Vacationing with a Child: What to Know About Premises Liability
Jun 29, 2022 - Premises Liability
Summer is here, and that means lots of families are heading out on vacation. While some families do more planning than others, almost no one prepares for the possibility of their child suffering an injury while traveling away from home.
Unfortunately, these types of scenarios are all too common. According to data from the U.S. Centers for Disease Control and Prevention (CDC) and the Johns Hopkins Center for Injury Research and Policy, a child is treated for an accidental injury in an emergency room every four seconds, and accidental injuries are the leading cause of death among children between the ages of 1 and 14.
Here are some additional statistics on child injuries:
- In 2020, there were approximately 130,000 swimming accidents in the U.S. resulting in emergency room treatment. Approximately half of these accidents involved children under 14 years old.
- While the rate of fatal child injuries decreased significantly from 2010 to 2019, injury is still the leading cause of death among U.S. children and teens.
- Among high-income countries, the United States has the third-highest rate of injury-related deaths among children.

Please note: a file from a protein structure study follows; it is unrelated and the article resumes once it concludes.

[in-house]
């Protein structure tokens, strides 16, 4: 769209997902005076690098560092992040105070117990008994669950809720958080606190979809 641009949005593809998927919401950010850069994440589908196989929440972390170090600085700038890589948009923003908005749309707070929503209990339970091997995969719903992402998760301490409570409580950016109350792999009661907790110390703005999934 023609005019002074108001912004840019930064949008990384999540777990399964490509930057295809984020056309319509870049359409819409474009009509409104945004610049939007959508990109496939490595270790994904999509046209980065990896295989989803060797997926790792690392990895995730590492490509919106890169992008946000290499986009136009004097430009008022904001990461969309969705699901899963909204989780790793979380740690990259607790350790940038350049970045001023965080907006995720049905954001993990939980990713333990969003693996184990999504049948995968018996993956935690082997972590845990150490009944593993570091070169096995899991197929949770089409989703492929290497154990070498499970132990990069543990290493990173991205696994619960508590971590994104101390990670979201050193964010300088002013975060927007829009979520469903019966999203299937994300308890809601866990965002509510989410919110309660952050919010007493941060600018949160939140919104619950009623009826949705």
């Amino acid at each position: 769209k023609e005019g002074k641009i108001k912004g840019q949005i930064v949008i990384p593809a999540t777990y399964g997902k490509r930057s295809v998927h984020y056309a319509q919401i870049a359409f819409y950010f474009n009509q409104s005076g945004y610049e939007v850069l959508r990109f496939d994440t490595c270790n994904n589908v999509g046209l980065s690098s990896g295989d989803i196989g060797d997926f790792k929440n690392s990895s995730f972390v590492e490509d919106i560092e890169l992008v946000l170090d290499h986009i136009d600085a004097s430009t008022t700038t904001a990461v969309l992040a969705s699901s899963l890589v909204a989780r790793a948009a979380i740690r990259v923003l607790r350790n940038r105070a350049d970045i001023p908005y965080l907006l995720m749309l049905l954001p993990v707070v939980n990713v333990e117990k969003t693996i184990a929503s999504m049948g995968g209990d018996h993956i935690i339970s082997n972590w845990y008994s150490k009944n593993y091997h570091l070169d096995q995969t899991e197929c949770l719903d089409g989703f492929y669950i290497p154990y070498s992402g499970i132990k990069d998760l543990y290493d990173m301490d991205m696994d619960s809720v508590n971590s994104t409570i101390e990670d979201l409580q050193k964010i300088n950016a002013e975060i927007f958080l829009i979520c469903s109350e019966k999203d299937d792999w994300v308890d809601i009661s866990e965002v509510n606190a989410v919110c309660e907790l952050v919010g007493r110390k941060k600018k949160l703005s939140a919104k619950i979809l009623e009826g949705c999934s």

While child injuries can result from a variety of different causes, many of them are premises-related. In other words, they result from hazardous property conditions, inadequate maintenance, and supervision, and various other issues that property owners could—and generally should—prevent. When this is the case, parents can pursue claims based on the law of premises liability, and filing successful claims can result in the recovery of significant financial compensation.
12 Common Causes of Child Injuries on Vacation
To put all of this into context, we can look at seven of the most common causes of child injuries on vacation. Parents will often have premises liability claims in cases involving:
1. Hotel, Motel and Resort Accidents
Accidents at hotels, motels, and resorts can range from slips, trips, and falls to elevator and escalator malfunctions. The owners of these properties owe clear duties to their guests, and they can be held liable when their failure to meet these duties results in a child injury.
2. Amusement Park Accidents
While amusement parks can be fun, they can also be dangerous. According to the National Safety Council, there are between 1,000 and 2,000 ride-related injuries at amusement parks in the U.S. and Canada each year. But, there are far more injuries as a result of slippery floors and other property hazards.